Inflation hit my wallet hard, but I do 4 things at home every day to help – it’s allowed me to save up to $200 a month
There are many steps frugal Americans can take to save hundreds of dollars as inflation erodes people’s wallets — and it starts at home.
Jane Glantz, founder of Bridesmaids for Hire, revealed that she does four household things as a fully telecommuter to save at least $200, every month.
In her Business Insider report, Glantz said the first thing she does is sell things online that you no longer need or want, a side activity she said she picked up on the weekends.
“With inflation causing the prices of food and household items to skyrocket, I became obsessed with finding ways to save more money each month,” she wrote.
She said that every Sunday morning she spends 45 minutes putting together the items she wants to list online.
Her clothes and shoes go to Poshmark, odds and ends are on Facebook Marketplace, and her furniture and household items are featured on OfferUp.
Last month, Glantz made $75 selling three pieces of furniture, and this month she earned $100 selling clothes and shoes, she said.
They provide 25 percent to 50 percent returns.
Next, Glantz took a closer look at her electric bill, which was $180 for her 500-square-foot apartment.
“I’m guilty of leaving the house with the lights and air on, even when I don’t plan on going home for hours,” she wrote.
To avoid this, she started sticking a sticky note on her front door reminding her to close everything before she left.
Overall, I also stopped blowing the air conditioner constantly throughout the day.
Instead, she shuts off her shades in her apartment to keep her cool while working from home, then turns on the air for 20 minutes, and shuts it off for 40 minutes.
Glantz washes dishes and washes clothes once a week, down three to four times a week before wanting to save energy.
“While the amount of an electric bill can change based on many factors, I hope that by being more strict about these behavioral shifts, I can get at least $20 a month off that bill,” she said.
In addition to her electricity, she has also revised her spending on food.
She realized that she spends about $600 a month on groceries and can save money by ensuring that the food she has in her home is not wasted.
For example, I took unused garlic cloves, onions, potatoes, and zucchini, which were all about to spoil, and made a soup that I froze.
She expects the soup to provide her with enough food for two of her lunches, with food provided outside.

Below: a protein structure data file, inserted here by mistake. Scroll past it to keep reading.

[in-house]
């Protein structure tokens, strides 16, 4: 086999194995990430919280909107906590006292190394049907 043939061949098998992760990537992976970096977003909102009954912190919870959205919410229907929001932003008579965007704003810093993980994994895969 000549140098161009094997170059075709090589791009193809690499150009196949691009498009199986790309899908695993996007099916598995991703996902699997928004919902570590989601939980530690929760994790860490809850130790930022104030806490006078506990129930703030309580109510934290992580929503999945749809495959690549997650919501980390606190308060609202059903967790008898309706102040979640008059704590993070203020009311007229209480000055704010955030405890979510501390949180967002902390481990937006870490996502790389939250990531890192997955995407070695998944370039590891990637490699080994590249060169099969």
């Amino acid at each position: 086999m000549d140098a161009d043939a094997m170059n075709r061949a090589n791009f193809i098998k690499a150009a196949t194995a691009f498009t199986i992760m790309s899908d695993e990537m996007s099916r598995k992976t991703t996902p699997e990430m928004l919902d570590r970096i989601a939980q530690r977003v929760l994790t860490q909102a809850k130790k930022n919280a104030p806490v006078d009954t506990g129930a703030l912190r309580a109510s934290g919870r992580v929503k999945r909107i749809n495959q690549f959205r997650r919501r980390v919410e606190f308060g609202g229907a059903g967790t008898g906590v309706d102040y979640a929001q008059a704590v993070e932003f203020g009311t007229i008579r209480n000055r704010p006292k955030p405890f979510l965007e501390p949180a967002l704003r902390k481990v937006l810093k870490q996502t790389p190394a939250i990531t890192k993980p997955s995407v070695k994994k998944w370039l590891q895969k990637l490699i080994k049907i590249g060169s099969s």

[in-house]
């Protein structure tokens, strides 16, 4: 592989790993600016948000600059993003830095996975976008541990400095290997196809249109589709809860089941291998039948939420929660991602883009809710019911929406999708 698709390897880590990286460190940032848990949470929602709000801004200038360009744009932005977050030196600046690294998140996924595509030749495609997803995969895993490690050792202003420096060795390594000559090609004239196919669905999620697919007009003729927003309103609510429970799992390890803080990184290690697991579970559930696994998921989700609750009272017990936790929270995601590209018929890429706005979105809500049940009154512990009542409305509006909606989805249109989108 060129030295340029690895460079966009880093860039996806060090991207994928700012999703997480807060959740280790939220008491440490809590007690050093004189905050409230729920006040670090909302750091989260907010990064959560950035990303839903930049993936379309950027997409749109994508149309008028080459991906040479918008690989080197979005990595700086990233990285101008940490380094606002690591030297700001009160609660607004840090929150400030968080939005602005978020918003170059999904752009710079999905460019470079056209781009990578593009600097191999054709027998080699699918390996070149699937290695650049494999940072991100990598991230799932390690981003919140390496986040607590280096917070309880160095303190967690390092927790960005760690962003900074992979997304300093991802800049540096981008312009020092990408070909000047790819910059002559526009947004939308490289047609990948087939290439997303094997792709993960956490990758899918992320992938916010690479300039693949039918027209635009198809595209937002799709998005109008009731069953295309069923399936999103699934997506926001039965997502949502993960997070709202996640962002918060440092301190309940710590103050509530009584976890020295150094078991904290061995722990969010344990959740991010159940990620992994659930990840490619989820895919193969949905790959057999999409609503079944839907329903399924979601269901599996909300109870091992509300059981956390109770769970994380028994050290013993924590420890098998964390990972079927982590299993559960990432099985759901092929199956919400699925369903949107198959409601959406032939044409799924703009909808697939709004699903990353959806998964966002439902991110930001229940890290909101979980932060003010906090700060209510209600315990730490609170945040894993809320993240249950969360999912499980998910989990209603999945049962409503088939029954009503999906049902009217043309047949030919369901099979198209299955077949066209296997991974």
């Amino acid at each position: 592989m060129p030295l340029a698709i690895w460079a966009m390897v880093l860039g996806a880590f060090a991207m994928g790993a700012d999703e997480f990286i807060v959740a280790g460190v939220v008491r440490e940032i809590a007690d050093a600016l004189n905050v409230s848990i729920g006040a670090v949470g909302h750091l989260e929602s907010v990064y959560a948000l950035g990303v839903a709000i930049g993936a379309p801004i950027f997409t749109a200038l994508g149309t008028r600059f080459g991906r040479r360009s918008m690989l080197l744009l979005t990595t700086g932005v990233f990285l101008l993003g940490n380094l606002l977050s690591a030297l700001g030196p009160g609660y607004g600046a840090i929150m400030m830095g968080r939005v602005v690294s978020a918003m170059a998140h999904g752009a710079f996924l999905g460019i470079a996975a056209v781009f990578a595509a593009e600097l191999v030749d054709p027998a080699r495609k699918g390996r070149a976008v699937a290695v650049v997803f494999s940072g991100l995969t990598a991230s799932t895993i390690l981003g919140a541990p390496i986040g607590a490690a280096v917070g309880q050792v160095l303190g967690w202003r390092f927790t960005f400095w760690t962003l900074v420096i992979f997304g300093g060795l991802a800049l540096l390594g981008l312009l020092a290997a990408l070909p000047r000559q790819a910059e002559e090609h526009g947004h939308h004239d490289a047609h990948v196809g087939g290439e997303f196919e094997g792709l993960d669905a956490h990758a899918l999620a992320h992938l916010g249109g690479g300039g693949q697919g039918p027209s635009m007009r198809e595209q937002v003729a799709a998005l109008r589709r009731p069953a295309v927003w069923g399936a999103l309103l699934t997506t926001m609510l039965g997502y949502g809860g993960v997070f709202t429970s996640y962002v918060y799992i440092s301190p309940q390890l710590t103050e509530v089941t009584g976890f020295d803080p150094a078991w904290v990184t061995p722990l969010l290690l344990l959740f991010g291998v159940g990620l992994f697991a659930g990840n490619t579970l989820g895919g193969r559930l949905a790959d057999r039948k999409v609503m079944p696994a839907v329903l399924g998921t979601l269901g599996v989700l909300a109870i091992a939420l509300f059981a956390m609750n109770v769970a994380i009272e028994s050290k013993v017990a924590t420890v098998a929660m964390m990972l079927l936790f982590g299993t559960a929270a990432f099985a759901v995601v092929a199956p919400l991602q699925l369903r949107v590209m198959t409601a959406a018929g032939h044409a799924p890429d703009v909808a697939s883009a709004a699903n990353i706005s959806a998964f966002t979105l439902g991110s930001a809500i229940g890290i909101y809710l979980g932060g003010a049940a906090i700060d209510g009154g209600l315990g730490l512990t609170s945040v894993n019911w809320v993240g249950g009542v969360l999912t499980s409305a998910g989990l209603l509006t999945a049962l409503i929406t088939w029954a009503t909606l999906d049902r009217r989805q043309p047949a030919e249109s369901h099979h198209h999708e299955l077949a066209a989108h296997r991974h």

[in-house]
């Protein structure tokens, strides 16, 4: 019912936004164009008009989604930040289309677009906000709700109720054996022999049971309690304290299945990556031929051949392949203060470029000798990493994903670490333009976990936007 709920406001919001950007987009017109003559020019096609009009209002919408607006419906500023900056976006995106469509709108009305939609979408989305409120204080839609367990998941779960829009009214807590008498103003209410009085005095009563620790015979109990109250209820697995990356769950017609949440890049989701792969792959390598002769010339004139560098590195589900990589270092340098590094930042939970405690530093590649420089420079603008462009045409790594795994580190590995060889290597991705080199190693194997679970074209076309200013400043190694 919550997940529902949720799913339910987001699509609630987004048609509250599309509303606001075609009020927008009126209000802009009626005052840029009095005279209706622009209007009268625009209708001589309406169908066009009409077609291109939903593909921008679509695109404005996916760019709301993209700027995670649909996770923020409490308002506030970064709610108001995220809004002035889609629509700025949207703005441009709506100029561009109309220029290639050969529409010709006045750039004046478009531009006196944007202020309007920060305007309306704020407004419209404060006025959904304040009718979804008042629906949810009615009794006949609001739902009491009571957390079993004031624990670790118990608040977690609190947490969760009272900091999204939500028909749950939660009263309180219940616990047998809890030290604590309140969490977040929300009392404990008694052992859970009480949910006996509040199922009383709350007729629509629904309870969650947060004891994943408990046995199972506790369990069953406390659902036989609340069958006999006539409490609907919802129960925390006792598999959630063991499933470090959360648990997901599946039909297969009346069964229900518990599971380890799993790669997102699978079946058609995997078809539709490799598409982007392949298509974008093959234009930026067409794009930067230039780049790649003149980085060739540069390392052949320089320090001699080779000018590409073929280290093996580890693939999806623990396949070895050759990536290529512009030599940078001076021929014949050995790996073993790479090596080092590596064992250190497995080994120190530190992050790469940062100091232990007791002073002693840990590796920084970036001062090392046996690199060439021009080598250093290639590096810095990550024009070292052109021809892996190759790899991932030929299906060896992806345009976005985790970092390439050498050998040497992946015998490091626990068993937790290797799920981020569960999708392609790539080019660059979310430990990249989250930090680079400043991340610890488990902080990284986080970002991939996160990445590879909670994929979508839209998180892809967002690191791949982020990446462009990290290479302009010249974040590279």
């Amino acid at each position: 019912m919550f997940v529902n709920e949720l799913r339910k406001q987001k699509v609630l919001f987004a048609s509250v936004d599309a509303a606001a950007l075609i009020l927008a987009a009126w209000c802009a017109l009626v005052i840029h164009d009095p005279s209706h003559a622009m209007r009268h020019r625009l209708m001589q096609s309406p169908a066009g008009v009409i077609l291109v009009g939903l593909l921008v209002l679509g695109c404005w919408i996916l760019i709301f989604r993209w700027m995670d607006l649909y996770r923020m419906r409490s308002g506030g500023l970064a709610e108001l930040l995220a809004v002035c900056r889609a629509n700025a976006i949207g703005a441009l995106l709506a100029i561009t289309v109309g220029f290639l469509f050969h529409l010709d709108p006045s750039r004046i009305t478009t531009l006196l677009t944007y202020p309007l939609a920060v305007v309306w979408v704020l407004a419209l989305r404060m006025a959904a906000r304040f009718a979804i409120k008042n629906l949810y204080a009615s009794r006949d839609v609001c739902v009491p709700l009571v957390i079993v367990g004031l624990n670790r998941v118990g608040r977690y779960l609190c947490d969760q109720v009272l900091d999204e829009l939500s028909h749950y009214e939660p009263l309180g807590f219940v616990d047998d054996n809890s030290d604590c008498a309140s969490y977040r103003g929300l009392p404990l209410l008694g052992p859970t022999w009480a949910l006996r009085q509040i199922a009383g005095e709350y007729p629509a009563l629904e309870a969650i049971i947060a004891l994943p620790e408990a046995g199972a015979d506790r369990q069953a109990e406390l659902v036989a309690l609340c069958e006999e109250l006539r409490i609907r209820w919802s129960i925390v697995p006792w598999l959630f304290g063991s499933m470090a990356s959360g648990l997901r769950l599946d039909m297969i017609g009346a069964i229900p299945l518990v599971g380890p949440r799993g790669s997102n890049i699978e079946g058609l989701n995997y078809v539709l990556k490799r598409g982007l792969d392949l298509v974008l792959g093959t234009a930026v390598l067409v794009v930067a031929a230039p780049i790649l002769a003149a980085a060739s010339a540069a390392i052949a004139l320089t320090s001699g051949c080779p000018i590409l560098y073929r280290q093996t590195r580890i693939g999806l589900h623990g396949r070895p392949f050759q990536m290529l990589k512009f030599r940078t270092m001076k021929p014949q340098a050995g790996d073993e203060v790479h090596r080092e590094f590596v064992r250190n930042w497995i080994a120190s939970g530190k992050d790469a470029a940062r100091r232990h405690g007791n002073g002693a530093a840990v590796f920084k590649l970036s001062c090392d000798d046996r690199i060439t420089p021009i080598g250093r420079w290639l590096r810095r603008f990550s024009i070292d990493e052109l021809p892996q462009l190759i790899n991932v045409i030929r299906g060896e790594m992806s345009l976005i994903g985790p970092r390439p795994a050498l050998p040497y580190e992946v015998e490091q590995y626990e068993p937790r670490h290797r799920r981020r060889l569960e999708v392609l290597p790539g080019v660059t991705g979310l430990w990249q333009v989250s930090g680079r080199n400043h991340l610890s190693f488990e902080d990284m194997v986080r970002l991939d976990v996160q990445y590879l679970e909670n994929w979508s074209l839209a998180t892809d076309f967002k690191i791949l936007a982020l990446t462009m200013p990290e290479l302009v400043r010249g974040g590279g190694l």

“I’m starting to notice that I can take some money off that amount if I’m smarter not only about how I buy these foodstuffs, but also about how to make sure they aren’t wasted,” she wrote.
Glantz began clipping coupons and buying more frozen products, saving $15 to $20 a week.
She also realized that she was eating a third of the loaf of bread she made once a week for $4.99.
Now, Glantz freezes her leftovers and only buys bread every three weeks.
She said these food tricks help her save anywhere from $60 to $80 a month.
The last way you save money, despite the inflation, is to buy off-brand, rather than brand-name cleaning products, and save $15 to $30 a month.
For example, the non-brand dish soap I recently bought was $0.99 compared to $4.99 for the name brand.
“When I switched most of my cleaning products away from well-known brands, my savings started to increase,” she wrote.
“Plus, depending on the store you’re shopping at, you may find more coupons on offer, or buy one get one deals, if you buy the store brand instead.”
Glantz is a writer, with lines on 125 different publications, from TODAY.com to the New York Times, from Glamor magazine to Women’s Health, her website says.
She is the author of All My Friends Are Engaged, Always Bridesmaid (For Hire), and Finally The Bride.
“I remember being six years old, mistaking poems on napkins, inside books, maybe once or twice on walls (sorry, mom) and understanding how powerful words, stories, and feelings can be once they leave your heart,” she wrote on her website.
She is also the founder of Bridesmaids for HA rentals where you can pay for “Bridesmaids,” which can help you out on your wedding day, hosts a podcast, and has two newsletters about marriage and singles jobs.